For the last few weeks we’ve been planning a creative response to an exhibition by photographer Mark Neville which focuses on conflict-induced Post Traumatic Stress Disorder http://www.markneville.com/battle-against-stigma/
Researching PTSD, its impact and its historical context, we were fascinated to discover that 19th C soldiers recovering from injuries and conditions we may now recognise as PTSD sometimes stitched elaborate patchwork quilts. Some of these quilts still exist and have come to be known as ‘Crimea Quilts’ or ‘Convalescent Quilts’.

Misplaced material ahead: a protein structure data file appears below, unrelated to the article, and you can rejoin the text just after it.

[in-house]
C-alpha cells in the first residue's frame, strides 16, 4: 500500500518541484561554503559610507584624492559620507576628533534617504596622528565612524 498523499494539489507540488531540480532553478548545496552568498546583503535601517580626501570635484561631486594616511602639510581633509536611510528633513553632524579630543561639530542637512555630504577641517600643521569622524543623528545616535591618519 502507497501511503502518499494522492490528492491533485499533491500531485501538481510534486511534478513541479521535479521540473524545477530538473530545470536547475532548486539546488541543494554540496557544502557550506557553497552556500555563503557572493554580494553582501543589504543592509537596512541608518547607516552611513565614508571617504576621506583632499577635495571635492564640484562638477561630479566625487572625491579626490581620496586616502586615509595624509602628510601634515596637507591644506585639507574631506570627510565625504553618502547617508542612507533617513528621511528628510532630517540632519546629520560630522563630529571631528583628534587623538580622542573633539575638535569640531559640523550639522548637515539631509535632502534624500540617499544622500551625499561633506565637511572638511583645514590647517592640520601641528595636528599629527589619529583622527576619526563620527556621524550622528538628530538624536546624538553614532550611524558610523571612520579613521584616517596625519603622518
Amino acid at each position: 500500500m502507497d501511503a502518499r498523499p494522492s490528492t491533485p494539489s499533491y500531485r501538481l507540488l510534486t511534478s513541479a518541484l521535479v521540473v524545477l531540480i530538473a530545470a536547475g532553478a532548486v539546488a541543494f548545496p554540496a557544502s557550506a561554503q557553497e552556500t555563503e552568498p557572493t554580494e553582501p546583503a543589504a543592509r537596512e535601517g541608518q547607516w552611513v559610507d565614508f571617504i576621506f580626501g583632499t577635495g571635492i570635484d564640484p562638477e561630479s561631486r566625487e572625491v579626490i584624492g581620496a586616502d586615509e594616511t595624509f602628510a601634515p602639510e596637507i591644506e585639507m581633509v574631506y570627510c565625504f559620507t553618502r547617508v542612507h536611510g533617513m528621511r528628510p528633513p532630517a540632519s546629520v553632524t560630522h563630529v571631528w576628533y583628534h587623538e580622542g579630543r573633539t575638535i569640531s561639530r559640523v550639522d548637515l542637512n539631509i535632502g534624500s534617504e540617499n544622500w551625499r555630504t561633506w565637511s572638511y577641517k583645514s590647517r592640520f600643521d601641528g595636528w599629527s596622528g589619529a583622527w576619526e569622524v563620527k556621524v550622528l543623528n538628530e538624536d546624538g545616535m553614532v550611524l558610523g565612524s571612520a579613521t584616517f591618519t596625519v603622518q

One collection of these extraordinary quilts is held at the V&A. Another held by Annette Gero was recently displayed at The American Folk Art Museum, New York:
War and Pieced is the first exhibition in the United States to showcase the spectacularly complex geometric quilts made exclusively by men using richly dyed wools derived from British military and dress uniforms. Once termed “soldiers’ quilts” or “convalescent quilts,” the pieced textiles are most closely associated with the Crimean War as well as conflicts in India, South Africa, and other troubled regions of the British Empire during the nineteenth century. The visual virtuosity of the quilts … assumes a deeper emotional resonance as we consider them within the matrix of war and its aftermath.
The exhibition will be on show at the International Quilt Study Center & Museum, University of Lincoln–Nebraska from May 25 to September 16 2018.